Sunday, May 6, 2012

Does Money Grow on Trees? (Experiments with Paper and Cloth)

We did a fun spur-of-the-moment investigation.  Ask most people, and they will probably automatically tell you that money is made of paper.  But we discovered why it's a good thing that it's not!
Supplies to gather:
*deep plate
*bowl of water
*big spoons and eyedroppers
*toilet paper
*scratch paper (white computer paper with something printed on it)
*construction paper
*glossy paper (pizza advertisement)

One object at a time, we got them wet and then discussed how the water effected them.

Some discussion questions:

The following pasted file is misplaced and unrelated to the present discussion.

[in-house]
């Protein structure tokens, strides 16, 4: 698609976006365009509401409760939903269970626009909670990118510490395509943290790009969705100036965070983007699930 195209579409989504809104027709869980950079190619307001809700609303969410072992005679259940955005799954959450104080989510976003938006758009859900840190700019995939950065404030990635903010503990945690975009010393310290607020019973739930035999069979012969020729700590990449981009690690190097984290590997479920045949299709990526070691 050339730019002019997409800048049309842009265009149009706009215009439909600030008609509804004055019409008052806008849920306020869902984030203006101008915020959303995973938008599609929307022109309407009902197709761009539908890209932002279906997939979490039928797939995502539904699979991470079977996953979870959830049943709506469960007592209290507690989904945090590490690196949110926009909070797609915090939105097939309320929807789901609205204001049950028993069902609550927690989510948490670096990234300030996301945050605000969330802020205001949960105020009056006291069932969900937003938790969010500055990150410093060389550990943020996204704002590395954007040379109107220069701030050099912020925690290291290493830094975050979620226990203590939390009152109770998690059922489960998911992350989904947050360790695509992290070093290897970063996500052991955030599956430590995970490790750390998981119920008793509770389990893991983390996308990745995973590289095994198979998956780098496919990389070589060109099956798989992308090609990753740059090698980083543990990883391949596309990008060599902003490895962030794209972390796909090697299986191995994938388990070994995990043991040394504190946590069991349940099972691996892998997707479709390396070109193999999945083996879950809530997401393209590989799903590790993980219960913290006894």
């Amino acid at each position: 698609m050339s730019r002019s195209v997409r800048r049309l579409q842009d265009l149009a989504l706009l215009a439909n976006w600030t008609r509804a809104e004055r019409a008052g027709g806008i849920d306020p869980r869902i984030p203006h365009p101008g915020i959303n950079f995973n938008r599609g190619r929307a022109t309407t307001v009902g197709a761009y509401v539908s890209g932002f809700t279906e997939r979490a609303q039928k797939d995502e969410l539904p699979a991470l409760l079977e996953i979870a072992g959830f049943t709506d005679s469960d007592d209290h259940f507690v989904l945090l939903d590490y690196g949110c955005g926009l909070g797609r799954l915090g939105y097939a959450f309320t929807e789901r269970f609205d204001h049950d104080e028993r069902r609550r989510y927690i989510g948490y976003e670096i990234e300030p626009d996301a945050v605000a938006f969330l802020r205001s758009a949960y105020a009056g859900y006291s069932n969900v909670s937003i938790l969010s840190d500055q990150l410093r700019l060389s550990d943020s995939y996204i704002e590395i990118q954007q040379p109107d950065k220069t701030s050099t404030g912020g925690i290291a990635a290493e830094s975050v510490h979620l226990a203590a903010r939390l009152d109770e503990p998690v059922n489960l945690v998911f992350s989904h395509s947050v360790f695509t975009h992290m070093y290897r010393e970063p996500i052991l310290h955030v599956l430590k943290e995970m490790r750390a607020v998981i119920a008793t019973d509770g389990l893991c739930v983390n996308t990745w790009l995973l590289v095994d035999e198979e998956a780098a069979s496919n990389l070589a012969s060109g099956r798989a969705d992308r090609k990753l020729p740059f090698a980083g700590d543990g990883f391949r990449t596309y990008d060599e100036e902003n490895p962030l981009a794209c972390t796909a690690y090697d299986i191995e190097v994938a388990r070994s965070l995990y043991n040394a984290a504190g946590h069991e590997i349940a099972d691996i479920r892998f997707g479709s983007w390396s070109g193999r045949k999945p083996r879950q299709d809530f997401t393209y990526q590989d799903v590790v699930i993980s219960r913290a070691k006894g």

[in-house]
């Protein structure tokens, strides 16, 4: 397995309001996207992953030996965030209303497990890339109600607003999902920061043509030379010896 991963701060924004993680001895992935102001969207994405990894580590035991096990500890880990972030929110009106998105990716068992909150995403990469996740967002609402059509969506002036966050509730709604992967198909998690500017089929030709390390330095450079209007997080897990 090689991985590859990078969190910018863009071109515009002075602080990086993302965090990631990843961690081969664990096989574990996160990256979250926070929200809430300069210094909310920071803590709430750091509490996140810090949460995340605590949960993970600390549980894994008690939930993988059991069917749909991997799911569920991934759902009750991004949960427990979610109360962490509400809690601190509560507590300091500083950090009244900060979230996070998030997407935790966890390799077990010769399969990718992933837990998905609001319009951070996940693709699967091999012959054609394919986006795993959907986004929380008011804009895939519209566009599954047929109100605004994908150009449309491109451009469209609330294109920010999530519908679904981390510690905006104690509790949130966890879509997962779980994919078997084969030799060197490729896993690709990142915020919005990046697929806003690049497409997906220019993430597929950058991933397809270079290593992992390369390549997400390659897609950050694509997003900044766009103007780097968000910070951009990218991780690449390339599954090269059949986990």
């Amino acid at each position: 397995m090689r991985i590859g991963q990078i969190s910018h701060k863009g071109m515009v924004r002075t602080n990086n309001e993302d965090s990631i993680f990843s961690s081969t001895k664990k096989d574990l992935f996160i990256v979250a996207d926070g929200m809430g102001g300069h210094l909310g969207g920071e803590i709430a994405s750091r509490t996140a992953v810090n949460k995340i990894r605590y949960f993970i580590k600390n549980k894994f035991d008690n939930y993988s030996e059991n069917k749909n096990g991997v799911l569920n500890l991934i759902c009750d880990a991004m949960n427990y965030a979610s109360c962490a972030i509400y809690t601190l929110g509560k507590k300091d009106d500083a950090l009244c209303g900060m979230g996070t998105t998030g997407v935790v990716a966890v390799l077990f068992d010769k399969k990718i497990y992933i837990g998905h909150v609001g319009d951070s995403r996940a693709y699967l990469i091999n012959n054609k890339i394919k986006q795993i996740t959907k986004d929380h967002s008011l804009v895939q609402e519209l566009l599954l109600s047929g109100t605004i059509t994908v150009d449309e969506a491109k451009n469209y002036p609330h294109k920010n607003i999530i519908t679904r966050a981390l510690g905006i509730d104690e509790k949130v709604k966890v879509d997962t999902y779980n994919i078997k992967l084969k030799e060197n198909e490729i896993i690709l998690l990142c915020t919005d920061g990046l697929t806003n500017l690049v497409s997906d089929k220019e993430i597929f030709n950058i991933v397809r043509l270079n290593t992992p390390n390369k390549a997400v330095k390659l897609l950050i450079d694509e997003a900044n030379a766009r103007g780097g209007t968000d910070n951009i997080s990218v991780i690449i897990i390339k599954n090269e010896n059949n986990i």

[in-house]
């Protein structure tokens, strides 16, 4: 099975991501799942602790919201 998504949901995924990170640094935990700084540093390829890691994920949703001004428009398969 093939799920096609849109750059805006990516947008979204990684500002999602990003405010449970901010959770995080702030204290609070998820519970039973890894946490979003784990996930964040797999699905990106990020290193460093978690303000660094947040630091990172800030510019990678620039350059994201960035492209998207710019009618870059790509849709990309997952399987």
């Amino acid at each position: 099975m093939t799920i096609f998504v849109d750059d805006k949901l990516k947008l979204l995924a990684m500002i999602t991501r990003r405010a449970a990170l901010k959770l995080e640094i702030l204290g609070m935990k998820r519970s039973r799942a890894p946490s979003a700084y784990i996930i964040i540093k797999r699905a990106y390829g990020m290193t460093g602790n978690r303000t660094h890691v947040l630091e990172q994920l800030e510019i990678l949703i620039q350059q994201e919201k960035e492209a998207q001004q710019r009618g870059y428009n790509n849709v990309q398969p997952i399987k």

*How easy is it to tear now? 
*Which one was easier to tear?
*Is the ink running?
*What happens if you crumple it and then try to straighten it out?

The second to last thing we tested was the washcloth.  We talked about the difference between what the others were made of (paper, trees) and what the washcloth was made of (cloth, cotton.)  The washcloth definitely reacted differently than all the papers!

Finally, we studied the "paper" money.  When the dollar got wet, it's ink didn't run, it didn't rip any easier than when dry, and it could be crumpled up without harm.

Conclusion:  the money must be made of cloth!  And it's a good thing, too because if your money was ruined every time you left it in your pocket and put it in the wash, that would be pretty sad!

We busted out the magnifying glass and were able to even see evidence of the cotton (blue and red threads.)  As a bonus, the girls recognized the Great Seal on the one dollar bill.  Yay, connections!

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